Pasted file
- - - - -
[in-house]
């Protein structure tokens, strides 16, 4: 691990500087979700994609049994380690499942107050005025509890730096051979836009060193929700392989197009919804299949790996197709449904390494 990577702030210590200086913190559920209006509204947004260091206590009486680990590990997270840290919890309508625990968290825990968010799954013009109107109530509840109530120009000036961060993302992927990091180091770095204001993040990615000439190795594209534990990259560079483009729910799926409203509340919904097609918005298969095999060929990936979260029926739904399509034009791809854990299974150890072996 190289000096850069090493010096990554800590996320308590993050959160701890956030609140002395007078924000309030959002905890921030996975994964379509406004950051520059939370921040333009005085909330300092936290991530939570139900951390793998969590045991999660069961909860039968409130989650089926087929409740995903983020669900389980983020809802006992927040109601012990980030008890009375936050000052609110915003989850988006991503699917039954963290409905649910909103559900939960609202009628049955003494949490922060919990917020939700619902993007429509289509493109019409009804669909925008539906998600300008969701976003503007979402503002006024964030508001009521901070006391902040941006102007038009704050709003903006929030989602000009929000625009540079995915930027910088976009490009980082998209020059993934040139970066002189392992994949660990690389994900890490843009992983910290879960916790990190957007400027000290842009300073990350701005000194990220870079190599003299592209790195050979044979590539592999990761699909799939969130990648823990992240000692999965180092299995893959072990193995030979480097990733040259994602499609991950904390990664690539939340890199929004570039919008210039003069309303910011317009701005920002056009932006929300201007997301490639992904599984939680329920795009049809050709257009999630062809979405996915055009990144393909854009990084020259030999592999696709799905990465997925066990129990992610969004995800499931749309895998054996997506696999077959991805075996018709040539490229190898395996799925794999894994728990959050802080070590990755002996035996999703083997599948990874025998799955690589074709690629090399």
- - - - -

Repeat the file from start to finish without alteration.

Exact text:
[in-house]
């Protein structure tokens, strides 16, 4: 691990500087979700994609049994380690499942107050005025509890730096051979836009060193929700392989197009919804299949790996197709449904390494 990577702030210590200086913190559920209006509204947004260091206590009486680990590990997270840290919890309508625990968290825990968010799954013009109107109530509840109530120009000036961060993302992927990091180091770095204001993040990615000439190795594209534990990259560079483009729910799926409203509340919904097609918005298969095999060929990936979260029926739904399509034009791809854990299974150890072996 190289000096850069090493010096990554800590996320308590993050959160701890956030609140002395007078924000309030959002905890921030996975994964379509406004950051520059939370921040333009005085909330300092936290991530939570139900951390793998969590045991999660069961909860039968409130989650089926087929409740995903983020669900389980983020809802006992927040109601012990980030008890009375936050000052609110915003989850988006991503699917039954963290409905649910909103559900939960609202009628049955003494949490922060919990917020939700619902993007429509289509493109019409009804669909925008539906998600300008969701976003503007979402503002006024964030508001009521901070006391902040941006102007038009704050709003903006929030989602000009929000625009540079995915930027910088976009490009980082998209020059993934040139970066002189392992994949660990690389994900890490843009992983910290879960916790990190957007400027000290842009300073990350701005000194990220870079190599003299592209790195050979044979590539592999990761699909799939969130990648823990992240000692999965180092299995893959072990193995030979480097990733040259994602499609991950904390990664690539939340890199929004570039919008210039003069309303910011317009701005920002056009932006929300201007997301490639992904599984939680329920795009049809050709257009999630062809979405996915055009990144393909854009990084020259030999592999696709799905990465997925066990129990992610969004995800499931749309895998054996997506696999077959991805075996018709040539490229190898395996799925794999894994728990959050802080070590990755002996035996999703083997599948990874025998799955690589074709690629090399």